On Friday, February 5, several hundred participants gathered online for the ninth annual AAAS Communicating Science Seminar, held every year as part of the AAAS Annual Meeting. This year’s virtual seminar included two panel sessions, one on reaching underserved audiences during a pandemic, the other on equitable community partnerships. These were followed by six different breakout sessions on topics ranging from “science zines” to the new “Broader Impacts Wizard” tool for developing engagement activities. The sessions overall had a strong theme of encouraging scientists to meaningfully engage with communities in a way that centers their interests, strengths, and needs.
The first panel, moderated by Elyse Aurbach, public engagement lead from the University of Michigan, discussed how different groups adapted their engagement goals and methods to the pandemic. Stephen White, vice president of strategic initiatives, business development, and external affairs at the Center of Science and Industry (COSI), described their “Learning Lunchboxes” program as an example of using public-private partnerships to distribute science kits to kids alongside free meals during the COVID-19 pandemic. Alicia Torres, senior director of communication science and Hispanic outreach at Child Trends, offered lessons from a national outreach program to Latino families, including the importance of doing audience research to understand the group you’re trying to reach, and where they get their information. Crystal Emery, founder and CEO of URU – The Right To Be, shared her emphasis on “building bridges” and meeting people where they are, and encouraged scientists interested in working with communities to look not just for the problem to solve, but also, for what is good.
The second panel, moderated by Raj Pandya, director of the American Geophysical Union’s Thriving Earth Exchange, highlighted best practices for engaging in true partnerships with communities around science. The panel included representatives from two different partnerships, who all shared personal motivations that they believe compels them to do this work. From the NOISE project, Tanya Schuh, Youth in Action program manager at CLUES - Comunidades Latinas Unidas En Servicio, and Karyl Askew, owner and principal consultant at Karyl Askew Consulting, LLC, described how their project strives to create an equitable and community-led model for community science projects. From southern Texas, Francisco Guajardo, chief executive officer of the Museum of South Texas History, and Alexis Racelis, associate professor of agroecology at the University of Texas Rio Grande Valley, co-developed a program to train faculty in culturally responsive teaching and engagement. They spoke about how their collaboration has led to greater awareness among faculty of the richness and uniqueness of the surrounding community (and an “assets-based approach” to engaging them), as well as public involvement in developing other project proposals. Panelists agreed on the need to compensate public participants in a way that is valuable to them, which isn’t always monetary (e.g., ask them to co-present with you or co-author a paper: community participants should get credit for their work and not always be behind the scenes).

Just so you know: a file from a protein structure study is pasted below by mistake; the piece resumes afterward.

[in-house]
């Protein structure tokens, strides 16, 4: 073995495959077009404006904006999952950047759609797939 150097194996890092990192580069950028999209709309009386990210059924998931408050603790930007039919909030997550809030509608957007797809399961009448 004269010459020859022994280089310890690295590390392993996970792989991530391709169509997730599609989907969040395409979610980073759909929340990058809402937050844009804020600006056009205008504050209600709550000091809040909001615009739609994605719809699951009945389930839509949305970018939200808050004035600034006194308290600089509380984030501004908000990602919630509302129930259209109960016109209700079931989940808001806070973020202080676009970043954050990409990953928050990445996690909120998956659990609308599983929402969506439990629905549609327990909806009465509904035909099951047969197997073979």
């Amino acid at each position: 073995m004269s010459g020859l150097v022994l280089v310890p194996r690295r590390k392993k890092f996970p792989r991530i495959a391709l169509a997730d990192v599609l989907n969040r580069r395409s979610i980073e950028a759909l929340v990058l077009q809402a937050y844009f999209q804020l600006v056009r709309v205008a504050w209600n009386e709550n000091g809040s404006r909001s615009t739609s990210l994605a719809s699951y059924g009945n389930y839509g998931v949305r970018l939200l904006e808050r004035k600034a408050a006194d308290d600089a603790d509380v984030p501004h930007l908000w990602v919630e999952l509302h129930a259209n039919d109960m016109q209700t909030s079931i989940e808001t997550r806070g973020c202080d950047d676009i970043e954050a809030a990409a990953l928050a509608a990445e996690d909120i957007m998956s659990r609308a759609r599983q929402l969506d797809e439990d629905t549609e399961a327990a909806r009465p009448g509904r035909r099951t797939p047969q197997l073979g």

Afternoon breakout sessions were led by other groups about their public engagement with science-related projects and included audience discussion and in some cases, interactive activities.
- Make Your Own Science Zine! A DIY Workshop for Communicating Science with Art
- Tools for Developing Public Engagement Activities and Building Capacity (Part 1: The Broader Impacts Wizard: A Novel Tool for Developing Public Engagement Activities; Part 2: Building Capacity for Institutional Support of Public Engagement)
- Equity-Centered Community Design for Environmental Communication and Justice
- Stuck in the Middle (School) with You: Inspiring the Next Generation of STEM Innovators
- "RAPID"-Funded Research on STEM Learning and Engagement in the
- Research-Practice Partnerships for Advancing Public Engagement with Science
Videos of the two panel sessions are available now on the AAAS Annual Meeting platform (sign up for a free public events pass to view), and will later be shared on our seminar’s webpage. Please be in touch by email at firstname.lastname@example.org or Twitter @_SciComm and @MeetAScientist for more information about the annual Communicating Science Seminar and other AAAS public engagement programs, or request to be added to the AAAS Center for Public Engagement with Science’s mailing list.